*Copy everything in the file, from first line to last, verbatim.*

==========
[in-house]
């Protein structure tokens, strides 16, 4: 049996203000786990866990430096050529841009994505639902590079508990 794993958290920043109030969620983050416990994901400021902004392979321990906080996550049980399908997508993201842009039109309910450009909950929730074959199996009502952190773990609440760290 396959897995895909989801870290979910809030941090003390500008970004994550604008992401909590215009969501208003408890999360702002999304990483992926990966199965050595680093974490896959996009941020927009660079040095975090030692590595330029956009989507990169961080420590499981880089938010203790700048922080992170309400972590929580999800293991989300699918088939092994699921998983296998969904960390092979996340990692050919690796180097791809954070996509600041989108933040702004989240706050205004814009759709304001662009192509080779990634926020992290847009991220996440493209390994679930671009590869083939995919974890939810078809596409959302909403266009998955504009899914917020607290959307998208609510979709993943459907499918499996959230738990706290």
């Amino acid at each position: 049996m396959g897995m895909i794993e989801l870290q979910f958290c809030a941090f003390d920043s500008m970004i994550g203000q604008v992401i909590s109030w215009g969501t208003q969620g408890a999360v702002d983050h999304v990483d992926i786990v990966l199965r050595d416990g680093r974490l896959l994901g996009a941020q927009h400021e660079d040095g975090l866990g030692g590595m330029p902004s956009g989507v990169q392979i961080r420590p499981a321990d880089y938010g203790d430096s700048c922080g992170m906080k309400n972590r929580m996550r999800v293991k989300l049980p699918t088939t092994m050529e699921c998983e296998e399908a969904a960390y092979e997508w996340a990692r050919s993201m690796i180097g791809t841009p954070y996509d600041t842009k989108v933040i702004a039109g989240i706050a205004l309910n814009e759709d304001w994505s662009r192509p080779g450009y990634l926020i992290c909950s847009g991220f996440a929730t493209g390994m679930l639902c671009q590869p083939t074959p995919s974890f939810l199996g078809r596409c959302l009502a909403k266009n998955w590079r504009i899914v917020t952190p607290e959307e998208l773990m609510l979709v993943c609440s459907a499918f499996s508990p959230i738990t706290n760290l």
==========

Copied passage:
[in-house]
């Protein structure tokens, strides 16, 4: 049996203000786990866990430096050529841009994505639902590079508990 794993958290920043109030969620983050416990994901400021902004392979321990906080996550049980399908997508993201842009039109309910450009909950929730074959199996009502952190773990609440760290 396959897995895909989801870290979910809030941090003390500008970004994550604008992401909590215009969501208003408890999360702002999304990483992926990966199965050595680093974490896959996009941020927009660079040095975090030692590595330029956009989507990169961080420590499981880089938010203790700048922080992170309400972590929580999800293991989300699918088939092994699921998983296998969904960390092979996340990692050919690796180097791809954070996509600041989108933040702004989240706050205004814009759709304001662009192509080779990634926020992290847009991220996440493209390994679930671009590869083939995919974890939810078809596409959302909403266009998955504009899914917020607290959307998208609510979709993943459907499918499996959230738990706290």
């Amino acid at each position: 049996m396959g897995m895909i794993e989801l870290q979910f958290c809030a941090f003390d920043s500008m970004i994550g203000q604008v992401i909590s109030w215009g969501t208003q969620g408890a999360v702002d983050h999304v990483d992926i786990v990966l199965r050595d416990g680093r974490l896959l994901g996009a941020q927009h400021e660079d040095g975090l866990g030692g590595m330029p902004s956009g989507v990169q392979i961080r420590p499981a321990d880089y938010g203790d430096s700048c922080g992170m906080k309400n972590r929580m996550r999800v293991k989300l049980p699918t088939t092994m050529e699921c998983e296998e399908a969904a960390y092979e997508w996340a990692r050919s993201m690796i180097g791809t841009p954070y996509d600041t842009k989108v933040i702004a039109g989240i706050a205004l309910n814009e759709d304001w994505s662009r192509p080779g450009y990634l926020i992290c909950s847009g991220f996440a929730t493209g390994m679930l639902c671009q590869p083939t074959p995919s974890f939810l199996g078809r596409c959302l009502a909403k266009n998955w590079r504009i899914v917020t952190p607290e959307e998208l773990m609510l979709v993943c609440s459907a499918f499996s508990p959230i738990t706290n760290l």